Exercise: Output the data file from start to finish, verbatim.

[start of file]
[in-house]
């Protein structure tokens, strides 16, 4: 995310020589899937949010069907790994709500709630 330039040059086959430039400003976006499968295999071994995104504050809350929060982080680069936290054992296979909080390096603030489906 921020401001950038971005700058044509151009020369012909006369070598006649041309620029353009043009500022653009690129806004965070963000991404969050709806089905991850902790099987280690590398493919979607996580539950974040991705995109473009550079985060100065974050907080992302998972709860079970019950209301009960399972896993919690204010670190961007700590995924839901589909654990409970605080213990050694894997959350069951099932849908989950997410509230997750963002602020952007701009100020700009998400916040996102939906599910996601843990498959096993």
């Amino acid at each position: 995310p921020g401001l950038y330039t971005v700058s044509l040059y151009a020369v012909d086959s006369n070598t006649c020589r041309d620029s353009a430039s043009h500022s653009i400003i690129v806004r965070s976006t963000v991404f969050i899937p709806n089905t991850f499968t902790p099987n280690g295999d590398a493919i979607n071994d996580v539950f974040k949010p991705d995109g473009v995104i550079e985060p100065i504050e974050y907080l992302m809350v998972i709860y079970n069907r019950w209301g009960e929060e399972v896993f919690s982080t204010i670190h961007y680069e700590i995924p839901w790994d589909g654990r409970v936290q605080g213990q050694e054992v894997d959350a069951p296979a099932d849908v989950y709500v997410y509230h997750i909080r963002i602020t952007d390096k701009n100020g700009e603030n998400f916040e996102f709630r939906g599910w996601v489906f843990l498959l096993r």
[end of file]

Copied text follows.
[in-house]
């Protein structure tokens, strides 16, 4: 995310020589899937949010069907790994709500709630 330039040059086959430039400003976006499968295999071994995104504050809350929060982080680069936290054992296979909080390096603030489906 921020401001950038971005700058044509151009020369012909006369070598006649041309620029353009043009500022653009690129806004965070963000991404969050709806089905991850902790099987280690590398493919979607996580539950974040991705995109473009550079985060100065974050907080992302998972709860079970019950209301009960399972896993919690204010670190961007700590995924839901589909654990409970605080213990050694894997959350069951099932849908989950997410509230997750963002602020952007701009100020700009998400916040996102939906599910996601843990498959096993």
């Amino acid at each position: 995310p921020g401001l950038y330039t971005v700058s044509l040059y151009a020369v012909d086959s006369n070598t006649c020589r041309d620029s353009a430039s043009h500022s653009i400003i690129v806004r965070s976006t963000v991404f969050i899937p709806n089905t991850f499968t902790p099987n280690g295999d590398a493919i979607n071994d996580v539950f974040k949010p991705d995109g473009v995104i550079e985060p100065i504050e974050y907080l992302m809350v998972i709860y079970n069907r019950w209301g009960e929060e399972v896993f919690s982080t204010i670190h961007y680069e700590i995924p839901w790994d589909g654990r409970v936290q605080g213990q050694e054992v894997d959350a069951p296979a099932d849908v989950y709500v997410y509230h997750i909080r963002i602020t952007d390096k701009n100020g700009e603030n998400f916040e996102f709630r939906g599910w996601v489906f843990l498959l096993r």